Please Read, Because You Can

Posted: September 9, 2013 in Uncategorized
Tags: , , , , , , ,

illiteracyIf you are reading this, chances are someone taught you how to read. So, please read further, because I’d like to take a couple of minutes to step away from my usual writer’s neuroses and film talk, to address an issue about which I care a great deal: Illiteracy. I started reading at a very early age, and as such, I have no memory of not being able to read. The same cannot be said for a staggering number of people around the world, even in the twenty-first century. It’s really quite amazing that this is still a problem, and it most certainly is a problem.

Illiteracy means not being able to fill out a simple job application, not being able to read to one’s children, to not be able to write to friends and family members. It means not being able to read a court summons, or a sign on the highway. To not experience Middle Earth or Hogwarts (while good, the movies just aren’t the same), to not be able to learn about the awe-inspiring nature of the universe. To not be able to enjoy Lovecraft or Poe, Vonnegut or Steinbeck. To be adrift in a sea of communications with no compass, no map.

Consider the following facts about illiteracy in America, from Do Something:

    1. Two-thirds of students who cannot read proficiently by the end of 4th grade will end up in jail or on welfare. Over 70 percent of America’s inmates cannot read above a 4th grade level.
    2. 1 in 4 children in America grow up without learning how to read.
    3. As of 2011, America was the only free-market OECD (Organization for Economic Cooperation and Development) country where the current generation was less well educated than the previous.
    4. Literacy is a learned skill. Illiteracy is passed down from parents who can neither read nor write.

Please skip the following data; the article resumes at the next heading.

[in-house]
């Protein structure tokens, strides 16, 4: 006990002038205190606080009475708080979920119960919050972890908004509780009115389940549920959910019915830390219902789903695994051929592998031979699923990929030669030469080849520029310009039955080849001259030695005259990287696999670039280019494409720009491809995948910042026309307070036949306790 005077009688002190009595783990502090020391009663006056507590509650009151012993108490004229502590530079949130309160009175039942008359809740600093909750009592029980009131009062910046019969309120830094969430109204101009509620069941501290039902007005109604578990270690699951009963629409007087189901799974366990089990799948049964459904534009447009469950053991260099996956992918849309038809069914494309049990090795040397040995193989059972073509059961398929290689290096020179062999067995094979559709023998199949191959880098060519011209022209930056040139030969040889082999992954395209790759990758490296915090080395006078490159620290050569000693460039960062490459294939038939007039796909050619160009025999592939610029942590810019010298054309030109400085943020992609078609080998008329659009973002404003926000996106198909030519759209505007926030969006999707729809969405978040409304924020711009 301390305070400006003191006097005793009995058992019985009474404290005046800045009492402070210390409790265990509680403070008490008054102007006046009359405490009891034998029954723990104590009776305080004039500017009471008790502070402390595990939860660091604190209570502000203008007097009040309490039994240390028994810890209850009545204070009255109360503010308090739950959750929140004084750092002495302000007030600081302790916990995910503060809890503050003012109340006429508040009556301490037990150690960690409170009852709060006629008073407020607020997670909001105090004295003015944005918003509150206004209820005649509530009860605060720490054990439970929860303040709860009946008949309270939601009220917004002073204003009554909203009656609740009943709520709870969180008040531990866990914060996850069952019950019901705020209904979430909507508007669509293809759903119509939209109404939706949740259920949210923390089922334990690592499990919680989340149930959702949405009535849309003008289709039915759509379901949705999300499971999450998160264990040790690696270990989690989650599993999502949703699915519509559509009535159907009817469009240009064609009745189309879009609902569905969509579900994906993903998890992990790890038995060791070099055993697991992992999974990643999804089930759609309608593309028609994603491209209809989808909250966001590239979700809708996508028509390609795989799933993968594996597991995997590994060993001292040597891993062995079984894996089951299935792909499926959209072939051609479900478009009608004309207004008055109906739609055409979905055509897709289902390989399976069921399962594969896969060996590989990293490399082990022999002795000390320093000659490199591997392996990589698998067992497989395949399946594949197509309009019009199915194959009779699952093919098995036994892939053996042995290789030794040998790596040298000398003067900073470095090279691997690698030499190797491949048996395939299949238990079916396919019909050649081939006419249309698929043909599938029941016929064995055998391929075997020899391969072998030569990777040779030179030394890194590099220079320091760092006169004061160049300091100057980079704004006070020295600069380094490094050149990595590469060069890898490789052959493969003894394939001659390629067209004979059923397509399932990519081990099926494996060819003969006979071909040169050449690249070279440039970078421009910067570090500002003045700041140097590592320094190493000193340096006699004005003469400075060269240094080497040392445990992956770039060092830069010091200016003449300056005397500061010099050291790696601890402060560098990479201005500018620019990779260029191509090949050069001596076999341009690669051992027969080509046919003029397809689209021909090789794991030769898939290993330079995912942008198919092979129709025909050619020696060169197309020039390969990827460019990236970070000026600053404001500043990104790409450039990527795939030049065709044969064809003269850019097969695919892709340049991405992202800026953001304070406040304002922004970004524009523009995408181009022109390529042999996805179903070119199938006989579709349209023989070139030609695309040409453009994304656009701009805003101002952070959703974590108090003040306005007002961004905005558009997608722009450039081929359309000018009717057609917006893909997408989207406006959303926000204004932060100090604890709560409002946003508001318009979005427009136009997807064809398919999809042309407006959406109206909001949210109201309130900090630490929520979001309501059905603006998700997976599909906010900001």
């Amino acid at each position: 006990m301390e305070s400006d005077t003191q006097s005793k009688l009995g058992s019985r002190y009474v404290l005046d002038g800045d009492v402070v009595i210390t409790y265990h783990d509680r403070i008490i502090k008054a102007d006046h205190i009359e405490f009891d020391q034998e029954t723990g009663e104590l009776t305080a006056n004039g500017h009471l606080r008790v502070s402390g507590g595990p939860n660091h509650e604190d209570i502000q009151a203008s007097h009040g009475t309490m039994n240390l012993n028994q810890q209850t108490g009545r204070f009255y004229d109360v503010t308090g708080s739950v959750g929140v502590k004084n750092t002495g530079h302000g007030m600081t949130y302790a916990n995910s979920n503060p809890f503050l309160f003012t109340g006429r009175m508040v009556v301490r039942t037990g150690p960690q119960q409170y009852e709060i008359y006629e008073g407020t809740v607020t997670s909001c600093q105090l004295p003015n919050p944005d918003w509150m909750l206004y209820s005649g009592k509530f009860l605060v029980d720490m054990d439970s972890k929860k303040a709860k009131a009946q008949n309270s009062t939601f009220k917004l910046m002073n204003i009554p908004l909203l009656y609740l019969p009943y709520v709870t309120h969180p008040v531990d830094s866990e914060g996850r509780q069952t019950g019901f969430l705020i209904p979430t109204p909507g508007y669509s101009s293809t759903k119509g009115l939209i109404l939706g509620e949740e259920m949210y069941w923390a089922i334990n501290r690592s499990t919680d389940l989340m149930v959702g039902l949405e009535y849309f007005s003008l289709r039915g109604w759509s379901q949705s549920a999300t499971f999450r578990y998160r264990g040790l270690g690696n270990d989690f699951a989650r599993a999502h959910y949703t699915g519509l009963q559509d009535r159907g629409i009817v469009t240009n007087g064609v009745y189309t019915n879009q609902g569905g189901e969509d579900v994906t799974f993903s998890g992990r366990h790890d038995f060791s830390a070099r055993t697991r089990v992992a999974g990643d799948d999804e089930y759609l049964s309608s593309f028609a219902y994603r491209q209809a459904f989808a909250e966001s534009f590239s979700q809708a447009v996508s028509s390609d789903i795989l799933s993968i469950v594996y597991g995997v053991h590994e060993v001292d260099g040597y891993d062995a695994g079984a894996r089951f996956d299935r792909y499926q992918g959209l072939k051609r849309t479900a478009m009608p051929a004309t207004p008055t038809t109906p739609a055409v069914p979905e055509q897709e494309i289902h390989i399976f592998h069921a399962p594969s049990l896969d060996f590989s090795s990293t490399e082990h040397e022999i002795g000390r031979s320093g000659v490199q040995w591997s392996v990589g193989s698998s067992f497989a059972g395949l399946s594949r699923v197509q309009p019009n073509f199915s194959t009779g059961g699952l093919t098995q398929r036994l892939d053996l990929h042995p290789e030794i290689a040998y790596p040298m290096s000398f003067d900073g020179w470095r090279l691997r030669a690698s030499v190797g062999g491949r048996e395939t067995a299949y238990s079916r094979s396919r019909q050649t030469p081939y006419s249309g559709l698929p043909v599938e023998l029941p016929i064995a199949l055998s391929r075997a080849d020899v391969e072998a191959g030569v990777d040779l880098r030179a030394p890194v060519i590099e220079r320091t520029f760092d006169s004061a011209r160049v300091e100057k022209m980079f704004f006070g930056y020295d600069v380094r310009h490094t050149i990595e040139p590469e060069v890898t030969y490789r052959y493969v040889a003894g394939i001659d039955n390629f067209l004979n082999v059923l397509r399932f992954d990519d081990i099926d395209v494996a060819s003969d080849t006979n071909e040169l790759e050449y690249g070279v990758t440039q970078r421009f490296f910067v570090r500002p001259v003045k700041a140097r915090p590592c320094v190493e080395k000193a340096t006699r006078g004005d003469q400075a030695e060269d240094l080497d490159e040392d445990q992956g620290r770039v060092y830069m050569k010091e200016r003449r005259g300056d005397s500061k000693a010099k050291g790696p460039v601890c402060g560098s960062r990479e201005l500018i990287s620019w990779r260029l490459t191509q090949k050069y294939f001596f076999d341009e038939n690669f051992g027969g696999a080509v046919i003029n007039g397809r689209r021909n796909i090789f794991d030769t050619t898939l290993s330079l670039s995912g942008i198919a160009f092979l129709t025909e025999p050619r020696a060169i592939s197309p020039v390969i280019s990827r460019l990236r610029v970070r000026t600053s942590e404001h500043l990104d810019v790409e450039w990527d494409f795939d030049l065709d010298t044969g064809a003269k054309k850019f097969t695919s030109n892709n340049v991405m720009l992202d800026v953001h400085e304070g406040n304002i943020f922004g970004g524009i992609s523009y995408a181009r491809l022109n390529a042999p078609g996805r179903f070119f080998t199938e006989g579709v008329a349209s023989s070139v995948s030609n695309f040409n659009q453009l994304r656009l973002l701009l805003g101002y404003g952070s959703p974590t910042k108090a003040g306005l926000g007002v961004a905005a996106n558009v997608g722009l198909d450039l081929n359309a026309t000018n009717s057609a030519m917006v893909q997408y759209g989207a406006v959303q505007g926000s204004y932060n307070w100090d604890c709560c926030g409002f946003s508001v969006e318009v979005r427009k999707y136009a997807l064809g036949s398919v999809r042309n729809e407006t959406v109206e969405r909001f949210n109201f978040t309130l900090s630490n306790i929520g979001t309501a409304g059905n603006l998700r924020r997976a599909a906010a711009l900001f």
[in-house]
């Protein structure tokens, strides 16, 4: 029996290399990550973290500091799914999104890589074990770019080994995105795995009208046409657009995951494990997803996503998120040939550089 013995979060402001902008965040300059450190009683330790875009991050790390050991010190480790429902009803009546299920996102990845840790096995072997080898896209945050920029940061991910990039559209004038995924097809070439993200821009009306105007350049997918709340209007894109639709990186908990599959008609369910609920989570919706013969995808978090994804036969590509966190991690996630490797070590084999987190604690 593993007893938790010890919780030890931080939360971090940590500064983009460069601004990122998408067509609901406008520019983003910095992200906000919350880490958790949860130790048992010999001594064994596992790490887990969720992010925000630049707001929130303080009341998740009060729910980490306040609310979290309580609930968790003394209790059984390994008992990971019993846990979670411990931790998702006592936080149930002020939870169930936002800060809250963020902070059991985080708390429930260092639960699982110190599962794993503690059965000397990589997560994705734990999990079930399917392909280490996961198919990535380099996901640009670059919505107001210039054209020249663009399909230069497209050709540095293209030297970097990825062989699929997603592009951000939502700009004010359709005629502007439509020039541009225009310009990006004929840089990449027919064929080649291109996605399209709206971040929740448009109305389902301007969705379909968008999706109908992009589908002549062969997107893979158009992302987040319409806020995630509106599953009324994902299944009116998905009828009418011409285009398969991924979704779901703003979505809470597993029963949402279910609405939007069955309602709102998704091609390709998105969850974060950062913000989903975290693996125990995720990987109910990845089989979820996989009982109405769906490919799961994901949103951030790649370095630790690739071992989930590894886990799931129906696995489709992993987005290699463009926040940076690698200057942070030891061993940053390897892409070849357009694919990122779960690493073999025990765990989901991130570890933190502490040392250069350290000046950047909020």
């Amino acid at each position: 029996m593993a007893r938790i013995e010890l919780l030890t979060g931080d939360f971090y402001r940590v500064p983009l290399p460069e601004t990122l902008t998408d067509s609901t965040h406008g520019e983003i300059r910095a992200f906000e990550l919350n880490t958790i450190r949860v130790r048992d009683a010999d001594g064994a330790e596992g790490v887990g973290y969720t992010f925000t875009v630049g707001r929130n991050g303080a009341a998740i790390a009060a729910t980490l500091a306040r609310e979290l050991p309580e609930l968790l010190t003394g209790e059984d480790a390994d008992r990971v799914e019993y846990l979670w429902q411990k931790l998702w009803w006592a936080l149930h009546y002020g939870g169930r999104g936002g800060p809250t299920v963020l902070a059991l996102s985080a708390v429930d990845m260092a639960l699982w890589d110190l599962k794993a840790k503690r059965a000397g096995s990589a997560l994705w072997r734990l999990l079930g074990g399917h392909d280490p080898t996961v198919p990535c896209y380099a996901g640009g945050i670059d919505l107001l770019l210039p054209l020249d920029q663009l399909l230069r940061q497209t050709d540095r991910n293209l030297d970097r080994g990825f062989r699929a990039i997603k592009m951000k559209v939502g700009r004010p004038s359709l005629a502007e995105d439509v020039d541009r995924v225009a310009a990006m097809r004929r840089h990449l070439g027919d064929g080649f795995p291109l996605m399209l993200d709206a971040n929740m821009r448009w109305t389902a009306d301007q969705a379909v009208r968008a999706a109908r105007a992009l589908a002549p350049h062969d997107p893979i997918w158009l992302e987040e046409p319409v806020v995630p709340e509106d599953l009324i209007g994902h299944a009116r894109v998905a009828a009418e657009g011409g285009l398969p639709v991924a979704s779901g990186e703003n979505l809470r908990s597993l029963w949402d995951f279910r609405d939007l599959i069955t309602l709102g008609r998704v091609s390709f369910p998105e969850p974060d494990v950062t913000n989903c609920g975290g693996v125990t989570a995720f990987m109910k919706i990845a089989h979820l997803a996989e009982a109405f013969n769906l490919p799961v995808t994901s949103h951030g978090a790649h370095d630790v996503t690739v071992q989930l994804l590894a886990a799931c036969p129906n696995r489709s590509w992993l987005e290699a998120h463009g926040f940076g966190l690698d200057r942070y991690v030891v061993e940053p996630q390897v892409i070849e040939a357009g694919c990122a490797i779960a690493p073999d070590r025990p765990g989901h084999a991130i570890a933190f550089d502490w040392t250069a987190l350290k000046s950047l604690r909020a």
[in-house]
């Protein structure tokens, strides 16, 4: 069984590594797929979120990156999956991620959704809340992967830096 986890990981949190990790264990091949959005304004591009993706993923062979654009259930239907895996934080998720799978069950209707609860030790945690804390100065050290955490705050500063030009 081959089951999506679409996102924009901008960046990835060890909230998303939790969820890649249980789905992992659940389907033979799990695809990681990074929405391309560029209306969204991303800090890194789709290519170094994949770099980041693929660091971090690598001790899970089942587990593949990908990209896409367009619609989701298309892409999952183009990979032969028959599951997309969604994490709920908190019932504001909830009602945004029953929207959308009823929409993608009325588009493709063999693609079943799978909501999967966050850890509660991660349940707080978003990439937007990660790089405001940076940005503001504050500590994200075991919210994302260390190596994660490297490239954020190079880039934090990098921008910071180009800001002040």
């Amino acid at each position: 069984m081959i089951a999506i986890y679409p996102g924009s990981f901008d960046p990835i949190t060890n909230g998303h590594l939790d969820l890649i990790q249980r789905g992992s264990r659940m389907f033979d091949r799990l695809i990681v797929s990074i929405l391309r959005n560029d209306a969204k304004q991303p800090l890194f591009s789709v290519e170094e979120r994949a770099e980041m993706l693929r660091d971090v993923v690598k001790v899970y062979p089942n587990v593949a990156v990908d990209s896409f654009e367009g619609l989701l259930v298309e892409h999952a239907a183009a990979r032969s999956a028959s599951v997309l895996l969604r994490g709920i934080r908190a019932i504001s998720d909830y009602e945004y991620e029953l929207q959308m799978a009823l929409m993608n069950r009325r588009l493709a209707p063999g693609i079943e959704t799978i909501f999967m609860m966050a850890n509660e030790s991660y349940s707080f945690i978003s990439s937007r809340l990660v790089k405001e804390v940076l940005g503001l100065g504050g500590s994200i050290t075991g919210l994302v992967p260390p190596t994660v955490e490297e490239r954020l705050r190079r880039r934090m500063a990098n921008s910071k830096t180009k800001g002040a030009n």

5. Nearly 85 percent of the juveniles who face trial in the juvenile court system are functionally illiterate, proving that there is a close relationship between illiteracy and crime. More than 60 percent of all inmates are functionally illiterate.
    6. 53 percent of 4th graders admitted to reading recreationally “almost every day,” while only 20 percent of 8th graders could say the same. (2009 study)
    7. 75 percent of Americans who receive food stamps perform at the lowest 2 levels of literacy, and 90 percent of high school dropouts are on welfare.
    8. Teenage girls ages 16 to 19 who live at or below the poverty level and have below average literacy skills are 6 times more likely to have children out of wedlock than the girls their age who can read proficiently.
    9. Reports show that low literacy directly costs the healthcare industry over $70 million every year.
    10. In 2013, Washington, D.C. was ranked the most literate American city for the third year in a row, with Seattle and Minneapolis close behind.
    11. Long Beach, CA was ranked the country’s most illiterate city, followed by Mesa, AZ, and Aurora, CO.

    I cite stats about the US because that’s where I live and I wouldn’t think to criticize other countries, although it is safe to say that this problem is not limited to any particular country or culture. Obviously, there is something wrong here; I’m not going to get into the politics of illiteracy, because no single person or administration can carry the blame. This issue is generational and cultural, as well as political. That capable residents of any country, no matter how few, are unable to read or write is an indictment on the failure of that country to look after its own people. That there are cultures and governments with a vested interest in maintaining an illiterate populace goes without saying, and it is only by education that there can have any hope of change.

    Most communities have some sort of literacy program but, of course, many of these programs are perilously underfunded and in desperate need of volunteers. If you have an interest in donating your time, please consider volunteering at a literacy program in your area, which can be found here:

    Pro Literacy

    The ability to read and write are fundamental cornerstones to self-sufficiency and self-respect. If you’ve made it this far, thank you for reading, and thank you to the person who taught you – they obviously did well.

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